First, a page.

Medical device companies could also thrive, despite the 2.3 percent excise tax the Affordable Care Act would impose on medical device revenue starting next year.

“The device sector is completely out of favor right now, but we have more investment recommendations there than any other sector,” Morozov said. “The excise tax is clearly a headwind for the industry, but we’re contrarian on this because we think the sector positives are still there, including a demographic shift that benefits these companies.”

Morningstar’s top medical device company picks: Covidien , Medtronic and Stryker .

At the same time, Stovall notes gold would remain strong following an Obama re-election, as investors flock to save havens.

“Within the metals, gold would do better for all the wrong reasons,” he said. “It would benefit from a lack of confidence in Obama’s economic turnaround and an expectation that the economy will need additional stimulus.”

The outlook for alternative energy companies, however, remains mixed.

While wind, hydro and solar energy companies have had a friend in the current president, who approved federal tax credits to help develop renewable energy, the subsidies that support wind power generation are set to expire this year, and those aimed at solar companies will expire in 2016.

Given the magnitude of economic challenges facing the future president, there’s little impetus from either party to create new subsidies, says Christopher Blansett, an energy analyst for J.P. Morgan Chase.

“It’s status quo to slightly negative for alternative energy even if Obama wins,” he said. “But if there’s a shift to the GOP, either in the White House or if Republicans take control of Congress, it would definitely be negative for alternative energy.”

Why? Republicans would likely try and eliminate renewable energy subsidies based on commentary from Mitt Romney and other leading members of the party, and simultaneously enact policy that favors competing conventional technology.

Beyond The White House

Investors who intend to adjust their asset allocation based on the election results, however, should be wary of historical trends — and assumptions about how party affiliation impacts the market.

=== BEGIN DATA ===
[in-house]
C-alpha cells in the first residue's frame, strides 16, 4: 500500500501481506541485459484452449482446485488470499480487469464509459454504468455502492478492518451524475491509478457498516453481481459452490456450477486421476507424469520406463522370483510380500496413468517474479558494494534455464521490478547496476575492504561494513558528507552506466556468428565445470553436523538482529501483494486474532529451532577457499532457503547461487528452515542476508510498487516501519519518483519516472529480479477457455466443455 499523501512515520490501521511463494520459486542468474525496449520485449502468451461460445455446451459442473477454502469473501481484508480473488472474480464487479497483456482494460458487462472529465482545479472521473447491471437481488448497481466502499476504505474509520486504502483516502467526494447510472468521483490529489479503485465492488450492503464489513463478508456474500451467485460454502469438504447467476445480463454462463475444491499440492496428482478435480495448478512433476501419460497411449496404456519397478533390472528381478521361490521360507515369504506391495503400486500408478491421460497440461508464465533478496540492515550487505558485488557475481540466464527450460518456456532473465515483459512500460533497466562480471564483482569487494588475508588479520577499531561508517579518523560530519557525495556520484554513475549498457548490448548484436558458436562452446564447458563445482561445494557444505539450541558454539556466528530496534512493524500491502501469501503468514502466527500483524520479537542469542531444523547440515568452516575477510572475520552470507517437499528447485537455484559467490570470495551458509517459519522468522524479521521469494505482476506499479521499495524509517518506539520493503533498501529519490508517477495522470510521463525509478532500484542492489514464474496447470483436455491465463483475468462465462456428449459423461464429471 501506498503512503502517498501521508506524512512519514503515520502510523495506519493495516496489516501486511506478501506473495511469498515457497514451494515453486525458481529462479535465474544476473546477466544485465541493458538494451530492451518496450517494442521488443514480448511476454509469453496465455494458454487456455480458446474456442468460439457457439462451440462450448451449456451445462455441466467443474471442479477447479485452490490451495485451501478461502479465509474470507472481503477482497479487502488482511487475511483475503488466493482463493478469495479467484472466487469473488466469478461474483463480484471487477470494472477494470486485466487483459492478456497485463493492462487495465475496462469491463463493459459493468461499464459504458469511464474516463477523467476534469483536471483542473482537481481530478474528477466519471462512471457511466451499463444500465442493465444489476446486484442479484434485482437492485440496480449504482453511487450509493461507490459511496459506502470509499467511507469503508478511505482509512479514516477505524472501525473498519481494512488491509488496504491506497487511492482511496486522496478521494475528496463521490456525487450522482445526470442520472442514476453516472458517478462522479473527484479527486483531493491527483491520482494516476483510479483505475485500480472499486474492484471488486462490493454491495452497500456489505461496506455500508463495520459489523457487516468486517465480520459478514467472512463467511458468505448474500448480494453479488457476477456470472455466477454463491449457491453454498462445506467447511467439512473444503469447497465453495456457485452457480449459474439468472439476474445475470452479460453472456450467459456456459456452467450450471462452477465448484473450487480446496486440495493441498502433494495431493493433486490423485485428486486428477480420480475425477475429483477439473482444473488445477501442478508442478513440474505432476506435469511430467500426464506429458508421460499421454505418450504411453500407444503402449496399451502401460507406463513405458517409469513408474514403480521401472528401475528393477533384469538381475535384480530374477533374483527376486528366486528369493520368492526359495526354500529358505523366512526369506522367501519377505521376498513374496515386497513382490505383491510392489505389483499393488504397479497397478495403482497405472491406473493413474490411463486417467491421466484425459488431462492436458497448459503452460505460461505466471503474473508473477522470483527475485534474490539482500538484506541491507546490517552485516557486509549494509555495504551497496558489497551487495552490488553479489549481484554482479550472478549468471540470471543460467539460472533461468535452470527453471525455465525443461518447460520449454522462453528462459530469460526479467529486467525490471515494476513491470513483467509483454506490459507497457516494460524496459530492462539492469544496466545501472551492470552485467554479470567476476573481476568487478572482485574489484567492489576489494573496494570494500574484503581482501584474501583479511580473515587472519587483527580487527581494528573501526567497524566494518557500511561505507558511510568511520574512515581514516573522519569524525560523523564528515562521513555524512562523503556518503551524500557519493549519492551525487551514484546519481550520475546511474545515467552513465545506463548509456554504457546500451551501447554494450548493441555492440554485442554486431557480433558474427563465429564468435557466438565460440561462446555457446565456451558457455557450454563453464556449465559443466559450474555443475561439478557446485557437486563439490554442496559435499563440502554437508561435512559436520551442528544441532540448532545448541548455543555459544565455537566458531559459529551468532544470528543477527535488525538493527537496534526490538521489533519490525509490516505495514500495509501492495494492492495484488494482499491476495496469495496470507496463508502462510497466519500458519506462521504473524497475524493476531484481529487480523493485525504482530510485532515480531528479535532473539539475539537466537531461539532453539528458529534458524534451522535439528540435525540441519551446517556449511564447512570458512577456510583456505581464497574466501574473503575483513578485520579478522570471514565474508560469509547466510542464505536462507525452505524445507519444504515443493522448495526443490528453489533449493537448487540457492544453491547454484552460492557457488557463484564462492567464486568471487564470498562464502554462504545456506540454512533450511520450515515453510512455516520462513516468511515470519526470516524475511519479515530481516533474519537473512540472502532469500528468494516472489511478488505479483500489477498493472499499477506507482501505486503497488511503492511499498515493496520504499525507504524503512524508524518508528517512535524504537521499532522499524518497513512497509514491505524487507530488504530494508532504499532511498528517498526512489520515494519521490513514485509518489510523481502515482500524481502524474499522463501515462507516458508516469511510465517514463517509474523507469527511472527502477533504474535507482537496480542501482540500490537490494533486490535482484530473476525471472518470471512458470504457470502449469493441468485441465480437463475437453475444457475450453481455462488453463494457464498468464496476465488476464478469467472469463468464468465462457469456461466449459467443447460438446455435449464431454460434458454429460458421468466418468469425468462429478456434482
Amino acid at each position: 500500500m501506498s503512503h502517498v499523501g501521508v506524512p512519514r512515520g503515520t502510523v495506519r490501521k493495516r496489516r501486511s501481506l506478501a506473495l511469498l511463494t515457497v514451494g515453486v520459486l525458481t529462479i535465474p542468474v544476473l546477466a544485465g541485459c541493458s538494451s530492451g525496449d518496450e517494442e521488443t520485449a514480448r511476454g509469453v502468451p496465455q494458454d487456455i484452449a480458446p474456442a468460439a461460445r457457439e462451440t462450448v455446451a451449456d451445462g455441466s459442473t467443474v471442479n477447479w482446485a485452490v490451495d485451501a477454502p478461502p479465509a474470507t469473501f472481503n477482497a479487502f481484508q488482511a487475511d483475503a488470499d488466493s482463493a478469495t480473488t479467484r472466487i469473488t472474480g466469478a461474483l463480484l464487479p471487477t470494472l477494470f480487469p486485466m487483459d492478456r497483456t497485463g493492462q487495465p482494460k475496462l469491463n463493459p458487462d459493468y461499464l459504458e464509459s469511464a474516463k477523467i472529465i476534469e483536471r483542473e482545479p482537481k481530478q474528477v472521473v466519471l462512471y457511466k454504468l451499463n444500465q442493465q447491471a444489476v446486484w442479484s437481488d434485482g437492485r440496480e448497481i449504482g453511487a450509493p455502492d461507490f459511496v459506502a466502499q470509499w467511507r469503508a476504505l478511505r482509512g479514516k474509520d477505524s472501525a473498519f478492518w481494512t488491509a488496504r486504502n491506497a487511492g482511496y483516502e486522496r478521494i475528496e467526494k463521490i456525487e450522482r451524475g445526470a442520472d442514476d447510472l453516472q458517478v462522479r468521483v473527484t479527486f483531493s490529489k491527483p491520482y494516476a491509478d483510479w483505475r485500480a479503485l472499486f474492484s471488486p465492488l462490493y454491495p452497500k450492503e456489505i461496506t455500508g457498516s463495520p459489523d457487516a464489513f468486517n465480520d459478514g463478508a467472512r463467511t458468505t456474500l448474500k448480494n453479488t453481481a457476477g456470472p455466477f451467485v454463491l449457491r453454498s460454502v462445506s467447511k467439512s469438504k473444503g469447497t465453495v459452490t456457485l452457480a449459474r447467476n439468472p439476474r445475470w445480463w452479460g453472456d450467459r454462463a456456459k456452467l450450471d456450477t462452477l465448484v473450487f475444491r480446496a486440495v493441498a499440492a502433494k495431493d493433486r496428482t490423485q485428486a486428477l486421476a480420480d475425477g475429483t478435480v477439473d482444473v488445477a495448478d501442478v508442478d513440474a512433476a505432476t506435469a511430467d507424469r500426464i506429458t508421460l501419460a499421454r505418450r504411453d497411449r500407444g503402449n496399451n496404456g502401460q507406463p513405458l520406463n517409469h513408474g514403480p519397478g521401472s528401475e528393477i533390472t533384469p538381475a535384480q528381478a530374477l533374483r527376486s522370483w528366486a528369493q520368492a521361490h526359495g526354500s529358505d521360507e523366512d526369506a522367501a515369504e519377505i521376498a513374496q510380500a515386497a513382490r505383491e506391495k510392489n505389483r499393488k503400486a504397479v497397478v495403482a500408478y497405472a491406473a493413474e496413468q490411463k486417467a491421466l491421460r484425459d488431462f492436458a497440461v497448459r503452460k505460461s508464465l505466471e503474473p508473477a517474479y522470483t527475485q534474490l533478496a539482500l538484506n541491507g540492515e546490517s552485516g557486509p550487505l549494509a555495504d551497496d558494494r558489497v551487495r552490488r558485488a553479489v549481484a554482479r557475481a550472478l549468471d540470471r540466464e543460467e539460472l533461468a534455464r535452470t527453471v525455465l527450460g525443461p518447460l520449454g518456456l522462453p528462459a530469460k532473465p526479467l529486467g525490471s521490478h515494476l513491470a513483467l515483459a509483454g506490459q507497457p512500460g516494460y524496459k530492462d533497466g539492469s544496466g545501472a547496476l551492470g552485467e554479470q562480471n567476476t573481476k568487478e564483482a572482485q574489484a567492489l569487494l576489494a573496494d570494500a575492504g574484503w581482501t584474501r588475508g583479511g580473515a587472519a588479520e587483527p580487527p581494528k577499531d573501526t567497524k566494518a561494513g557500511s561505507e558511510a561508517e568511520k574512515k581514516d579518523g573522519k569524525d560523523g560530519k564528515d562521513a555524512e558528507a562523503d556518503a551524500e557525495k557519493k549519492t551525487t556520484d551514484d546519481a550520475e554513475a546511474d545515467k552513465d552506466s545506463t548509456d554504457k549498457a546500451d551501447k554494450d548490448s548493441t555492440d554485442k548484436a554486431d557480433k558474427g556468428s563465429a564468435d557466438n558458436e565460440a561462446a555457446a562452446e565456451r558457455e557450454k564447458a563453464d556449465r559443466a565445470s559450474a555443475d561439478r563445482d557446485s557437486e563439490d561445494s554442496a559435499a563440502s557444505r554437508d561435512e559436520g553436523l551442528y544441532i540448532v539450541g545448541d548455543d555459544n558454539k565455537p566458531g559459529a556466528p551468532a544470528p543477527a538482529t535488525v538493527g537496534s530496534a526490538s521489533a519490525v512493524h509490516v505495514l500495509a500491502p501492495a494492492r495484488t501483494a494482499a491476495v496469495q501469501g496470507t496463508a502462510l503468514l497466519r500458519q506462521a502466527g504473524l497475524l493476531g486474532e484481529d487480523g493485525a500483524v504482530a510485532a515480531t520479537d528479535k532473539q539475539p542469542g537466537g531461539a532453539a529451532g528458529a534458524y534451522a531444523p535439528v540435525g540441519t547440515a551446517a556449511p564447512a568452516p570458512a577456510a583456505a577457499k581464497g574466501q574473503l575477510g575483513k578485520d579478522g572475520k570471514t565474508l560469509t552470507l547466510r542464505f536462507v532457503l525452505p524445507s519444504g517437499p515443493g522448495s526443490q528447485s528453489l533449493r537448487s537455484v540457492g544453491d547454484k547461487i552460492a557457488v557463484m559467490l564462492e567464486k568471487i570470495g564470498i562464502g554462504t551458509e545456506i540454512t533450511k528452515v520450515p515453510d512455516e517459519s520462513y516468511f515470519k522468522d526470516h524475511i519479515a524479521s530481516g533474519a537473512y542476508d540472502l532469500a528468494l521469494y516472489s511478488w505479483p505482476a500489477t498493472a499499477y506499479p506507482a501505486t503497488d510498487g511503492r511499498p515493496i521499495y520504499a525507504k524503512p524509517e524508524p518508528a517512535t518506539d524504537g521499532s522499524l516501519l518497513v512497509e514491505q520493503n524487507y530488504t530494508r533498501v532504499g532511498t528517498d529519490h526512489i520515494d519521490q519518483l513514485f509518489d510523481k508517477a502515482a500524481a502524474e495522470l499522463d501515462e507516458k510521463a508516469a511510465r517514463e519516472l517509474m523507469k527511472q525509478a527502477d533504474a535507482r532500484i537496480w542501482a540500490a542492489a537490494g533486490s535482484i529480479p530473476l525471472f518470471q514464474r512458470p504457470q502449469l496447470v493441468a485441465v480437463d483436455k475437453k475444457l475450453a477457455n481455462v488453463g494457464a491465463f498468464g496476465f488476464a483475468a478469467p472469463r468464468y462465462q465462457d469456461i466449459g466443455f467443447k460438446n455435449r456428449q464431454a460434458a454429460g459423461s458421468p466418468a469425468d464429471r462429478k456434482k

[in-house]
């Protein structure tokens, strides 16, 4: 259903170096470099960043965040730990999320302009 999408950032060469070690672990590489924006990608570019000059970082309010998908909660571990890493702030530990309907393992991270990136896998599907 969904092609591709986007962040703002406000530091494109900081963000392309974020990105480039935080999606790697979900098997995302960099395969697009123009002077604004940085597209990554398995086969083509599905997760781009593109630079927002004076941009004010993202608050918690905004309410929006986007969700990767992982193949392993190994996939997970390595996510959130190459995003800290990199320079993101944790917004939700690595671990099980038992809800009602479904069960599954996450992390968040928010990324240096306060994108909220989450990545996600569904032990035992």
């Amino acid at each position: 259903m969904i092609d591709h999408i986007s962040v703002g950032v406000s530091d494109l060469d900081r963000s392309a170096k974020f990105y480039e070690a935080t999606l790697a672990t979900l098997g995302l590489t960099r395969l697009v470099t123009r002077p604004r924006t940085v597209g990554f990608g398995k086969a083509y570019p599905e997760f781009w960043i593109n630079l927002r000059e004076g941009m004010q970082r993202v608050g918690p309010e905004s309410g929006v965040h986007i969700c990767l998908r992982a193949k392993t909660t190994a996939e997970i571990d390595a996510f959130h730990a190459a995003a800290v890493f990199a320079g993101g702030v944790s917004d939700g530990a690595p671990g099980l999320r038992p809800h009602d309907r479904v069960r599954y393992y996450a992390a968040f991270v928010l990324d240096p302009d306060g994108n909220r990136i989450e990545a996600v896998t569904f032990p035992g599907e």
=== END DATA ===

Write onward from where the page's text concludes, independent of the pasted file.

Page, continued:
Conventional wisdom, for example, has long maintained that Republican administrations, wielding tax credits and business friendly regulations, are better for the markets.

Not true, says Jeff Hirsch, chief market strategist with Stock Trader’s Almanac.

“Overall, we’ve shown that the market does better under Democratic presidents, but the dollar does better under Republicans,” he said, noting that that suggests inflation may trend higher if Obama wins a second term.

Wildcards

Regardless of who wins the Oval Office, says Hirsch, the market is likely to get a comeuppance in 2013 and 2014.

Wendy Connett | Robert Harding World Imagery | Getty Images

Changes in the balance of power in Congress as well as how Washington handles the fiscal cliff have the capacity to shake up the broader market.

Even still, winners will emerge.

“The individual sectors and stocks that will outperform will present themselves in the first 100 days of the next administration,” Hirsch said, noting investors must exercise patience, caution and superior stock selection. “We pinpoint stocks that are growing, yet are still undervalued and maintaining momentum.”

Rather than choosing sectors that may favor Romney or Obama, tactical investors would be better served picking equities that are likely to produce returns regardless of who gets the majority vote, Stovall says.

“If the candidate or party chooses not to focus on a particular issue, then maybe you have purchased stock in anticipation of something that does not materialize,” he said. “Go for those stocks that are likely to do well under either administration and that are closely tied to the fortunes of the global economy.”

Telecommunication stocks are a good example.

As the highest-yielding sector with the S&P 500, telecom stocks may indeed benefit from a dividend friendly Romney administration, but Stovall notes these companies have consistently raised their dividend regardless of party affiliation within the White House.

“Also, one of the components of the Medicaid program is the Lifeline prepaid card, which provides a prepaid telephone card to recipients of food stamps,” Stovall said.

Natural gas stocks may also do well under either president, he says, since Romney would encourage domestic production, and Obama has publicly embraced natural gas as a transportation fuel.

Even tactical investors, however, should maintain an asset allocation befitting their time horizon and risk tolerance, says Stovall.

“Investors should look inward and adhere to what Dirty Harry once said: “A man’s got to know his limitations,’” he said.